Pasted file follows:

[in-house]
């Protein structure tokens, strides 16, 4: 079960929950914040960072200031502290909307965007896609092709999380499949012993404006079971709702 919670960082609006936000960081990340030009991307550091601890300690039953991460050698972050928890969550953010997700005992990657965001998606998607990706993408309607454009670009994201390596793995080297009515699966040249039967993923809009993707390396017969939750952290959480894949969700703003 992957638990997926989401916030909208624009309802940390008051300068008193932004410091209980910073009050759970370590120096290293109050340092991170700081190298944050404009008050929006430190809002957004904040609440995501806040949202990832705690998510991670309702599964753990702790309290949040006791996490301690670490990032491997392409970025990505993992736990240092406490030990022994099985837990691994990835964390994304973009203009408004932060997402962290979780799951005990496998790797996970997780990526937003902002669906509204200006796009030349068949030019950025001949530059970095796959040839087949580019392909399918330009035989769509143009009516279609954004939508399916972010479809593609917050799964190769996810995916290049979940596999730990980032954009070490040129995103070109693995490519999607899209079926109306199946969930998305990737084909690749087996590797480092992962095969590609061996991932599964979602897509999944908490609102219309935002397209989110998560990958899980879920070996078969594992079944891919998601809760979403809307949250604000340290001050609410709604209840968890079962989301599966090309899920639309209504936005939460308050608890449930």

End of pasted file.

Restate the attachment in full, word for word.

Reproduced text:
[in-house]
């Protein structure tokens, strides 16, 4: 079960929950914040960072200031502290909307965007896609092709999380499949012993404006079971709702 919670960082609006936000960081990340030009991307550091601890300690039953991460050698972050928890969550953010997700005992990657965001998606998607990706993408309607454009670009994201390596793995080297009515699966040249039967993923809009993707390396017969939750952290959480894949969700703003 992957638990997926989401916030909208624009309802940390008051300068008193932004410091209980910073009050759970370590120096290293109050340092991170700081190298944050404009008050929006430190809002957004904040609440995501806040949202990832705690998510991670309702599964753990702790309290949040006791996490301690670490990032491997392409970025990505993992736990240092406490030990022994099985837990691994990835964390994304973009203009408004932060997402962290979780799951005990496998790797996970997780990526937003902002669906509204200006796009030349068949030019950025001949530059970095796959040839087949580019392909399918330009035989769509143009009516279609954004939508399916972010479809593609917050799964190769996810995916290049979940596999730990980032954009070490040129995103070109693995490519999607899209079926109306199946969930998305990737084909690749087996590797480092992962095969590609061996991932599964979602897509999944908490609102219309935002397209989110998560990958899980879920070996078969594992079944891919998601809760979403809307949250604000340290001050609410709604209840968890079962989301599966090309899920639309209504936005939460308050608890449930």